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A lot of people got dogs during the pandemic.

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So what to do with Fido and Rex now that people are being called back to the office?

The situation with pets and working from home was a hot topic all the way through the pandemic.

The fear was that people would surrender animals once they had to return to work.

(Job loss and economic insecurity during the pandemic were more relevant factors in people giving up animals to shelters.)

Luckily, stringent animal adoption rules in Canada seem to have curbed any mass abandonment of pets once a return to the office began.

And now a movement is a foot to bring pets, especially dogs, to work.

as the toronto sun reported last week, employees want pet-friendly workplaces as they slowly return to the office.

A Leger survey of 1,633 Canadians, commissioned by PetSafe, found that more than half (51%) of Canadian employees support the idea of ​​bringing pets to the workplace, and that includes people who may not have one of their own.

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The poll showed that about 75% of those surveyed recognize that having a pet around reduces stress and improves mood.

There are innumerable studies that show the ameliorating effects of the company of animals, which include companionship, stress reduction and cognitive benefits, particularly for seniors.

The Leger survey found that 18% of people in the 18 to 24 age group would actually change jobs to continue working from home if their employer refused to allow pets at work.

Nice to see this level of devotion to one’s furry companion.

The survey did not include any information about what employers think about bringing pets to work.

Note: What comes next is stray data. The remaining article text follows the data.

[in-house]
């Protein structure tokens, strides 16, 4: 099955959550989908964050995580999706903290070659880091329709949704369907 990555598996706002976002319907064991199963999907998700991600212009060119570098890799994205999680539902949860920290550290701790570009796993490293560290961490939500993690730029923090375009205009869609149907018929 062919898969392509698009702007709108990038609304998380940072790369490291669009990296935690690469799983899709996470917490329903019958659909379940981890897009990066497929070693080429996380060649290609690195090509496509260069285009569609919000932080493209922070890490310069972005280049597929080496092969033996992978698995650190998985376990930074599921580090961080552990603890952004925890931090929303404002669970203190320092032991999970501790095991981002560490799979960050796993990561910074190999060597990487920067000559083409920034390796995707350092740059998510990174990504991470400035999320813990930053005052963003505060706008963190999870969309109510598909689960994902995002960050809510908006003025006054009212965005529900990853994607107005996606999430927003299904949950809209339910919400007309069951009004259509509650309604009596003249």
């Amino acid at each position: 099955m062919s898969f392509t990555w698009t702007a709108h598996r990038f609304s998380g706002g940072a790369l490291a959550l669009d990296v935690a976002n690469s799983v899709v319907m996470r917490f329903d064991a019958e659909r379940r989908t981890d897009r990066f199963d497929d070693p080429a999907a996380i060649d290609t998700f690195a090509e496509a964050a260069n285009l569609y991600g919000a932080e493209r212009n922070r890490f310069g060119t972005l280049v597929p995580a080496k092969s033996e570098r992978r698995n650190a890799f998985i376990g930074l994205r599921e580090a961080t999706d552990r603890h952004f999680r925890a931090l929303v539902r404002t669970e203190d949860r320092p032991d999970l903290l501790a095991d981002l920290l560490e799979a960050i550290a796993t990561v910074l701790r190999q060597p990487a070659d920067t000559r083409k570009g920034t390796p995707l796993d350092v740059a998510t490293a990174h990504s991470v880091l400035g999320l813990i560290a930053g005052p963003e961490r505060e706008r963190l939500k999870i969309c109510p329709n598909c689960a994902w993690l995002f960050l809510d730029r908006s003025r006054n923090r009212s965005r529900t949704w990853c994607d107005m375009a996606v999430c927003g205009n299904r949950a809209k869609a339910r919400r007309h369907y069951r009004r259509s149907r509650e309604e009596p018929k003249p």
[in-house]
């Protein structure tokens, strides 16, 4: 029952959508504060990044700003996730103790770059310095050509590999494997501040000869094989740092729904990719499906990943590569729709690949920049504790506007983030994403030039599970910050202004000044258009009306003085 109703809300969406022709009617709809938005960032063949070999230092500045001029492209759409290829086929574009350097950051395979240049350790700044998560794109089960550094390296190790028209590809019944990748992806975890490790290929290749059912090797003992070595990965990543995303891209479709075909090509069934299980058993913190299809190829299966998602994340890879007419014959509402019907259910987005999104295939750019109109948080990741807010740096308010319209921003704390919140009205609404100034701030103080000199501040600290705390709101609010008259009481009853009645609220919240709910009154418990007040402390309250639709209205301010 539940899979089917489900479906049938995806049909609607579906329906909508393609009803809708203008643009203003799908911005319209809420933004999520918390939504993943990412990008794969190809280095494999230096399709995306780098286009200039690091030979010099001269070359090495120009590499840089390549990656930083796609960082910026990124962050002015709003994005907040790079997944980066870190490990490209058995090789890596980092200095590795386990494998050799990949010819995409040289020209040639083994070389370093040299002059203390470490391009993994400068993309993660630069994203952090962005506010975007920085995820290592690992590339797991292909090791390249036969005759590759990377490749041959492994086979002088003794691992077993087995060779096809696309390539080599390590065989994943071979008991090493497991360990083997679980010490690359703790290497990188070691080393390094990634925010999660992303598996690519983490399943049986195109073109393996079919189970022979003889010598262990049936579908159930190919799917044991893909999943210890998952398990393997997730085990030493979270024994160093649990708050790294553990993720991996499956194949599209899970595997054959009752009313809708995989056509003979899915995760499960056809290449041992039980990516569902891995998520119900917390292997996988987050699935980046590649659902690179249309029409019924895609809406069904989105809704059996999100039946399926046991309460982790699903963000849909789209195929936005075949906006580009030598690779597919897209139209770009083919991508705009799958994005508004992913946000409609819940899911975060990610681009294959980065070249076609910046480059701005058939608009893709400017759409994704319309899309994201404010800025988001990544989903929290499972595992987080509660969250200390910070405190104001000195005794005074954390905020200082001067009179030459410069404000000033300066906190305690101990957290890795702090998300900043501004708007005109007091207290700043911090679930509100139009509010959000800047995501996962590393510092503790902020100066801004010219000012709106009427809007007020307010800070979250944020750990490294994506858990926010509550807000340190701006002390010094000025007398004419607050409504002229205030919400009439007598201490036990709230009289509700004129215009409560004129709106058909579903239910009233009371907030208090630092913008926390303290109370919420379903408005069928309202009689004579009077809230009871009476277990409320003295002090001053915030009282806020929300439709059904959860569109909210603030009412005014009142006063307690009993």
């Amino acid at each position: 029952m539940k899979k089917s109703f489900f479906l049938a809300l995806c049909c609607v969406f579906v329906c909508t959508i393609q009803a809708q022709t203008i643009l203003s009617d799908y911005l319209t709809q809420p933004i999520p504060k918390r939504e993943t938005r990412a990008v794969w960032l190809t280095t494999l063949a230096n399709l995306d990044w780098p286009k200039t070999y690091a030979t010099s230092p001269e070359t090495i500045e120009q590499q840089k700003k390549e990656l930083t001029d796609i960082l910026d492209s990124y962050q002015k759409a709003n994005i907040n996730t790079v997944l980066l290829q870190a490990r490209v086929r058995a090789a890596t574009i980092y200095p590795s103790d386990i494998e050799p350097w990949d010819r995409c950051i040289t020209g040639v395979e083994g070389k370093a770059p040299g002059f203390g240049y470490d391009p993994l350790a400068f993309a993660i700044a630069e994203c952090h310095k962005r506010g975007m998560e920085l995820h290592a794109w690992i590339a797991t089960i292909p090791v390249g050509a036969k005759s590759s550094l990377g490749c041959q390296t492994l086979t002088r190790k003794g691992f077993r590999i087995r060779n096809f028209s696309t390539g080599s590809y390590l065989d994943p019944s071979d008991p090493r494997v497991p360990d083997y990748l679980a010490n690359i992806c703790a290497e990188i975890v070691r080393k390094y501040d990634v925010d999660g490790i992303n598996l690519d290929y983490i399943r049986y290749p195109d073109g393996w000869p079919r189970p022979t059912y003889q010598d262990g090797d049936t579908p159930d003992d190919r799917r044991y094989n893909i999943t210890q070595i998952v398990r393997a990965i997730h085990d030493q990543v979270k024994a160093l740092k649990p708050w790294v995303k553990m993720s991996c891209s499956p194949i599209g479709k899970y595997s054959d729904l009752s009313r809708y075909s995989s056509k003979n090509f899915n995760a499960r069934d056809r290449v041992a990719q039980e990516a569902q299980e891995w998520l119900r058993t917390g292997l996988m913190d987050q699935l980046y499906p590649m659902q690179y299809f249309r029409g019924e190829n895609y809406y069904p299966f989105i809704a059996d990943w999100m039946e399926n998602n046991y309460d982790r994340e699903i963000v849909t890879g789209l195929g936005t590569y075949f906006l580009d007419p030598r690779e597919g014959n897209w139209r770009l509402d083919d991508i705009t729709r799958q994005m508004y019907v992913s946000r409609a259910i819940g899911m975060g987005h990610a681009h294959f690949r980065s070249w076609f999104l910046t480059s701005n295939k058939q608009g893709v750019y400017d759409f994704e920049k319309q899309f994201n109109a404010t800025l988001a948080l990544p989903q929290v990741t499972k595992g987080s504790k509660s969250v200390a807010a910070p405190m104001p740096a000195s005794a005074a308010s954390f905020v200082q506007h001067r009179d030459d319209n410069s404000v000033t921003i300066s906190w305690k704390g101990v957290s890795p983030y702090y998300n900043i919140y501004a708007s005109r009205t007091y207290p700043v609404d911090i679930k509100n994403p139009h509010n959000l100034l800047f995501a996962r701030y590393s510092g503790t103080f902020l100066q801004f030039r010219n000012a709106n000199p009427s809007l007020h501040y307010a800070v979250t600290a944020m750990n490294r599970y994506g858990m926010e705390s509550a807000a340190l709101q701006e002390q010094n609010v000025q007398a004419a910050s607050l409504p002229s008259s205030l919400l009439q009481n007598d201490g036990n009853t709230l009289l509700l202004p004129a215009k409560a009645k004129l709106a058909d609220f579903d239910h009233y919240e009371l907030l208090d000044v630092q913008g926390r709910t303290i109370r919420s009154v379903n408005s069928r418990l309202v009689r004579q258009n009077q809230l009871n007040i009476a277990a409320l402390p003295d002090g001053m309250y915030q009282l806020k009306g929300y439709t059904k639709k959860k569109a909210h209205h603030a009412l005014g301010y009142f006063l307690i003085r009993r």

There are some issues. Some buildings are no-go-zones, prohibiting animals, with the exception of service dogs.

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The dander in cats and dogs is an allergen for many people, which would make the presence of pets undesirable; there are also people who are frightened of dogs (or even cats) and don’t want to be near animals.

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According to Culture Ampthere are legal and logistical issues around having animals in the workplace.

What if someone gets bitten, for example? This is why a proper pet policy is required for any workplace considering allowing animals.

That said, the other party never consulted in any poll are the animals themselves.

It’s great to have your dog at work, but your best friend still needs exercise and stimulation, and it’s not fair to expect him or her to sit quietly under your desk for hours.

As Toronto Humane Society communications expert Hannah Sotropa explained, one needs to know the work space and the animal to get it right.

“Talk to your work place about it’s pet-policy! They will be able to tell you whether the space is pet-safe or pet-proofed,” said Sotropa.

“It’s also important to understand your individual animal’s needs to be able to assess whether they make a good office-pet candidate.”

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